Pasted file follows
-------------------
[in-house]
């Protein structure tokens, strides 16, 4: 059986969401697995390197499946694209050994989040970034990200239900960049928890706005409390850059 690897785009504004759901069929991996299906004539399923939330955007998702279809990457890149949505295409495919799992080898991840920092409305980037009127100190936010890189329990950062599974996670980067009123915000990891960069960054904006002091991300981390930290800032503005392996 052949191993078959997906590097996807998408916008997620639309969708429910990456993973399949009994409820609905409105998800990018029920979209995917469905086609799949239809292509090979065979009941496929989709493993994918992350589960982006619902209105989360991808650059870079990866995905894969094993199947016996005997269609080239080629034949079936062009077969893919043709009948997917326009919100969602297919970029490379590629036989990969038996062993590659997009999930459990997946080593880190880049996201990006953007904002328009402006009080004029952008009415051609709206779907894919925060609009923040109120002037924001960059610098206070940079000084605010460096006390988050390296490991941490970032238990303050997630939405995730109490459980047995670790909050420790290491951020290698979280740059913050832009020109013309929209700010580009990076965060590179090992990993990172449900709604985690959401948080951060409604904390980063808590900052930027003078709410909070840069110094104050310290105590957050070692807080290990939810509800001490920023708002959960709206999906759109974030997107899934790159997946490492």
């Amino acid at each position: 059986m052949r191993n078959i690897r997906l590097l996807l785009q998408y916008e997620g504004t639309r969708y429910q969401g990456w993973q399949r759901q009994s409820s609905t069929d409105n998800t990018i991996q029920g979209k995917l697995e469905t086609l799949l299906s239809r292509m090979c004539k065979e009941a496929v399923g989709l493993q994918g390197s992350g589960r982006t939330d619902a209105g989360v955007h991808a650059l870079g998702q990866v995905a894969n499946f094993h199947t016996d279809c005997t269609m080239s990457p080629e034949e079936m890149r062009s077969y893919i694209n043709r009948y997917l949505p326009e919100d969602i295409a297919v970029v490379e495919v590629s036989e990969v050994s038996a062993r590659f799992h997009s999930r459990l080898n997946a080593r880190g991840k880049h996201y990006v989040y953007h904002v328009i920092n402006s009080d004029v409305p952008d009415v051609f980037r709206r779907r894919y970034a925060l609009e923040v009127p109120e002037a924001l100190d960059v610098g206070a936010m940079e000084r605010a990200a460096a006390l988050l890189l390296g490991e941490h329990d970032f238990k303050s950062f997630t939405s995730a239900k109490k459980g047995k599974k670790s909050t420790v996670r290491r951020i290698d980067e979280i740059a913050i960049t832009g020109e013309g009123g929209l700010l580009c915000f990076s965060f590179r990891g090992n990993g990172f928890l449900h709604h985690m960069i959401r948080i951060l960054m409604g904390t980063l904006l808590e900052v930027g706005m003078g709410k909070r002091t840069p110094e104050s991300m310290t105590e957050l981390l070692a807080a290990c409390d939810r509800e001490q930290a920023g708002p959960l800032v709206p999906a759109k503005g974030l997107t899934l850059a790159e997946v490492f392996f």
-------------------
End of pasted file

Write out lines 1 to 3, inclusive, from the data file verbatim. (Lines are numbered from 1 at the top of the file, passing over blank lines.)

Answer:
[in-house]
């Protein structure tokens, strides 16, 4: 059986969401697995390197499946694209050994989040970034990200239900960049928890706005409390850059 690897785009504004759901069929991996299906004539399923939330955007998702279809990457890149949505295409495919799992080898991840920092409305980037009127100190936010890189329990950062599974996670980067009123915000990891960069960054904006002091991300981390930290800032503005392996 052949191993078959997906590097996807998408916008997620639309969708429910990456993973399949009994409820609905409105998800990018029920979209995917469905086609799949239809292509090979065979009941496929989709493993994918992350589960982006619902209105989360991808650059870079990866995905894969094993199947016996005997269609080239080629034949079936062009077969893919043709009948997917326009919100969602297919970029490379590629036989990969038996062993590659997009999930459990997946080593880190880049996201990006953007904002328009402006009080004029952008009415051609709206779907894919925060609009923040109120002037924001960059610098206070940079000084605010460096006390988050390296490991941490970032238990303050997630939405995730109490459980047995670790909050420790290491951020290698979280740059913050832009020109013309929209700010580009990076965060590179090992990993990172449900709604985690959401948080951060409604904390980063808590900052930027003078709410909070840069110094104050310290105590957050070692807080290990939810509800001490920023708002959960709206999906759109974030997107899934790159997946490492």
């Amino acid at each position: 059986m052949r191993n078959i690897r997906l590097l996807l785009q998408y916008e997620g504004t639309r969708y429910q969401g990456w993973q399949r759901q009994s409820s609905t069929d409105n998800t990018i991996q029920g979209k995917l697995e469905t086609l799949l299906s239809r292509m090979c004539k065979e009941a496929v399923g989709l493993q994918g390197s992350g589960r982006t939330d619902a209105g989360v955007h991808a650059l870079g998702q990866v995905a894969n499946f094993h199947t016996d279809c005997t269609m080239s990457p080629e034949e079936m890149r062009s077969y893919i694209n043709r009948y997917l949505p326009e919100d969602i295409a297919v970029v490379e495919v590629s036989e990969v050994s038996a062993r590659f799992h997009s999930r459990l080898n997946a080593r880190g991840k880049h996201y990006v989040y953007h904002v328009i920092n402006s009080d004029v409305p952008d009415v051609f980037r709206r779907r894919y970034a925060l609009e923040v009127p109120e002037a924001l100190d960059v610098g206070a936010m940079e000084r605010a990200a460096a006390l988050l890189l390296g490991e941490h329990d970032f238990k303050s950062f997630t939405s995730a239900k109490k459980g047995k599974k670790s909050t420790v996670r290491r951020i290698d980067e979280i740059a913050i960049t832009g020109e013309g009123g929209l700010l580009c915000f990076s965060f590179r990891g090992n990993g990172f928890l449900h709604h985690m960069i959401r948080i951060l960054m409604g904390t980063l904006l808590e900052v930027g706005m003078g709410k909070r002091t840069p110094e104050s991300m310290t105590e957050l981390l070692a807080a290990c409390d939810r509800e001490q930290a920023g708002p959960l800032v709206p999906a759109k503005g974030l997107t899934l850059a790159e997946v490492f392996f």